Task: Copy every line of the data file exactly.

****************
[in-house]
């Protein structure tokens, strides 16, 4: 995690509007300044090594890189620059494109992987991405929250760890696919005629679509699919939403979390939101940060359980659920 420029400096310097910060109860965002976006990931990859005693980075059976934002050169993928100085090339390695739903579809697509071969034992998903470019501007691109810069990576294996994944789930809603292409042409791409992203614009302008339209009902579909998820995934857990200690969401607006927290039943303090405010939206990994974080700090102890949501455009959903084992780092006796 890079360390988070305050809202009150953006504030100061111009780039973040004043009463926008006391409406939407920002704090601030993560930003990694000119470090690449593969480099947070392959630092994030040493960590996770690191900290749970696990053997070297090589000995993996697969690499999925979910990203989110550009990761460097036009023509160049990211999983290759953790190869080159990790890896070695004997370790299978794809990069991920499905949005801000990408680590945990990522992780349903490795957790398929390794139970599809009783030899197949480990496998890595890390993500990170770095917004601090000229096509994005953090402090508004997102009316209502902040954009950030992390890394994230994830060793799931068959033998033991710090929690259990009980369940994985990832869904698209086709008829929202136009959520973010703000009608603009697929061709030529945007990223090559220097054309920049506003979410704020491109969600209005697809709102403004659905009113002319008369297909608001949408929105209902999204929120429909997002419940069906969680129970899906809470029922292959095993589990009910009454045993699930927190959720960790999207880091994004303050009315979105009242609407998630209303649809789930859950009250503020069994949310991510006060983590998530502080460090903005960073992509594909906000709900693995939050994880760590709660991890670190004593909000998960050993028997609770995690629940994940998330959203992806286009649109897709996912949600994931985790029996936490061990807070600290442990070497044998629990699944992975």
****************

[in-house]
């Protein structure tokens, strides 16, 4: 995690509007300044090594890189620059494109992987991405929250760890696919005629679509699919939403979390939101940060359980659920 420029400096310097910060109860965002976006990931990859005693980075059976934002050169993928100085090339390695739903579809697509071969034992998903470019501007691109810069990576294996994944789930809603292409042409791409992203614009302008339209009902579909998820995934857990200690969401607006927290039943303090405010939206990994974080700090102890949501455009959903084992780092006796 890079360390988070305050809202009150953006504030100061111009780039973040004043009463926008006391409406939407920002704090601030993560930003990694000119470090690449593969480099947070392959630092994030040493960590996770690191900290749970696990053997070297090589000995993996697969690499999925979910990203989110550009990761460097036009023509160049990211999983290759953790190869080159990790890896070695004997370790299978794809990069991920499905949005801000990408680590945990990522992780349903490795957790398929390794139970599809009783030899197949480990496998890595890390993500990170770095917004601090000229096509994005953090402090508004997102009316209502902040954009950030992390890394994230994830060793799931068959033998033991710090929690259990009980369940994985990832869904698209086709008829929202136009959520973010703000009608603009697929061709030529945007990223090559220097054309920049506003979410704020491109969600209005697809709102403004659905009113002319008369297909608001949408929105209902999204929120429909997002419940069906969680129970899906809470029922292959095993589990009910009454045993699930927190959720960790999207880091994004303050009315979105009242609407998630209303649809789930859950009250503020069994949310991510006060983590998530502080460090903005960073992509594909906000709900693995939050994880760590709660991890670190004593909000998960050993028997609770995690629940994940998330959203992806286009649109897709996912949600994931985790029996936490061990807070600290442990070497044998629990699944992975």